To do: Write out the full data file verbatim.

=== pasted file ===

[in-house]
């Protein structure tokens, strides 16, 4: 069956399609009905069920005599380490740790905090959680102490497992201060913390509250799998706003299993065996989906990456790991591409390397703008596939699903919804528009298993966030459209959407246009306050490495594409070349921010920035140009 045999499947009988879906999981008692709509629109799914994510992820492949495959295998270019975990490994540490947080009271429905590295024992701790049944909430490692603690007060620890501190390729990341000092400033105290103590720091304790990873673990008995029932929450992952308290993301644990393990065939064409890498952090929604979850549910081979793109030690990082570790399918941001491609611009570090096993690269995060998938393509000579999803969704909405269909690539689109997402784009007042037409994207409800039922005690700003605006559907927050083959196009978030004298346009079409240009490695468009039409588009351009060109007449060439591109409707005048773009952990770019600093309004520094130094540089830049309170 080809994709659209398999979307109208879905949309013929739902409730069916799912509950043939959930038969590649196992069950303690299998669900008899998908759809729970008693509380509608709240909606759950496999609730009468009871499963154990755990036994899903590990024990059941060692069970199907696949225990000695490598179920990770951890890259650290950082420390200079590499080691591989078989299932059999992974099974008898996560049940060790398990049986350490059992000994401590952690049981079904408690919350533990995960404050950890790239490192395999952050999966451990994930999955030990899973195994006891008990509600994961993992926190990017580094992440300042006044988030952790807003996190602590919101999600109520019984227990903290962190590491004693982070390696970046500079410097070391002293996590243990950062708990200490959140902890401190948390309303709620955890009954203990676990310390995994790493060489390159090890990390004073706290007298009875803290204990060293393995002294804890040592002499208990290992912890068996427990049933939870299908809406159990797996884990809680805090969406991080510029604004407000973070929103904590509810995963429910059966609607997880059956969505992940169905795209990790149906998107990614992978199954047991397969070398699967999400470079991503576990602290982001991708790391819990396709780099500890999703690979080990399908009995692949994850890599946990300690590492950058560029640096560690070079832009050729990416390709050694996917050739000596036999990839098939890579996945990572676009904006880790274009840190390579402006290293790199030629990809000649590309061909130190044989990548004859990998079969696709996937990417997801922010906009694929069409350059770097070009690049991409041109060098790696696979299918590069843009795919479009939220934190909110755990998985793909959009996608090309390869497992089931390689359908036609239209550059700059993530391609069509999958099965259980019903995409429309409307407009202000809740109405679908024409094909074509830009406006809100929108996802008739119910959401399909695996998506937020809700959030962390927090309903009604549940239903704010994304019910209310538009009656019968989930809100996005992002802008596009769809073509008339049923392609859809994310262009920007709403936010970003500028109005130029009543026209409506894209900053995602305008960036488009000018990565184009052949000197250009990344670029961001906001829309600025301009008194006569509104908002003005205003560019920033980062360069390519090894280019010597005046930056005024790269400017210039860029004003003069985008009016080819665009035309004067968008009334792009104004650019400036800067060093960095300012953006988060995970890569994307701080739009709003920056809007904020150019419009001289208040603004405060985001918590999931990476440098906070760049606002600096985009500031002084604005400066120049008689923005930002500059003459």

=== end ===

[in-house]
């Protein structure tokens, strides 16, 4: 069956399609009905069920005599380490740790905090959680102490497992201060913390509250799998706003299993065996989906990456790991591409390397703008596939699903919804528009298993966030459209959407246009306050490495594409070349921010920035140009 045999499947009988879906999981008692709509629109799914994510992820492949495959295998270019975990490994540490947080009271429905590295024992701790049944909430490692603690007060620890501190390729990341000092400033105290103590720091304790990873673990008995029932929450992952308290993301644990393990065939064409890498952090929604979850549910081979793109030690990082570790399918941001491609611009570090096993690269995060998938393509000579999803969704909405269909690539689109997402784009007042037409994207409800039922005690700003605006559907927050083959196009978030004298346009079409240009490695468009039409588009351009060109007449060439591109409707005048773009952990770019600093309004520094130094540089830049309170 080809994709659209398999979307109208879905949309013929739902409730069916799912509950043939959930038969590649196992069950303690299998669900008899998908759809729970008693509380509608709240909606759950496999609730009468009871499963154990755990036994899903590990024990059941060692069970199907696949225990000695490598179920990770951890890259650290950082420390200079590499080691591989078989299932059999992974099974008898996560049940060790398990049986350490059992000994401590952690049981079904408690919350533990995960404050950890790239490192395999952050999966451990994930999955030990899973195994006891008990509600994961993992926190990017580094992440300042006044988030952790807003996190602590919101999600109520019984227990903290962190590491004693982070390696970046500079410097070391002293996590243990950062708990200490959140902890401190948390309303709620955890009954203990676990310390995994790493060489390159090890990390004073706290007298009875803290204990060293393995002294804890040592002499208990290992912890068996427990049933939870299908809406159990797996884990809680805090969406991080510029604004407000973070929103904590509810995963429910059966609607997880059956969505992940169905795209990790149906998107990614992978199954047991397969070398699967999400470079991503576990602290982001991708790391819990396709780099500890999703690979080990399908009995692949994850890599946990300690590492950058560029640096560690070079832009050729990416390709050694996917050739000596036999990839098939890579996945990572676009904006880790274009840190390579402006290293790199030629990809000649590309061909130190044989990548004859990998079969696709996937990417997801922010906009694929069409350059770097070009690049991409041109060098790696696979299918590069843009795919479009939220934190909110755990998985793909959009996608090309390869497992089931390689359908036609239209550059700059993530391609069509999958099965259980019903995409429309409307407009202000809740109405679908024409094909074509830009406006809100929108996802008739119910959401399909695996998506937020809700959030962390927090309903009604549940239903704010994304019910209310538009009656019968989930809100996005992002802008596009769809073509008339049923392609859809994310262009920007709403936010970003500028109005130029009543026209409506894209900053995602305008960036488009000018990565184009052949000197250009990344670029961001906001829309600025301009008194006569509104908002003005205003560019920033980062360069390519090894280019010597005046930056005024790269400017210039860029004003003069985008009016080819665009035309004067968008009334792009104004650019400036800067060093960095300012953006988060995970890569994307701080739009709003920056809007904020150019419009001289208040603004405060985001918590999931990476440098906070760049606002600096985009500031002084604005400066120049008689923005930002500059003459």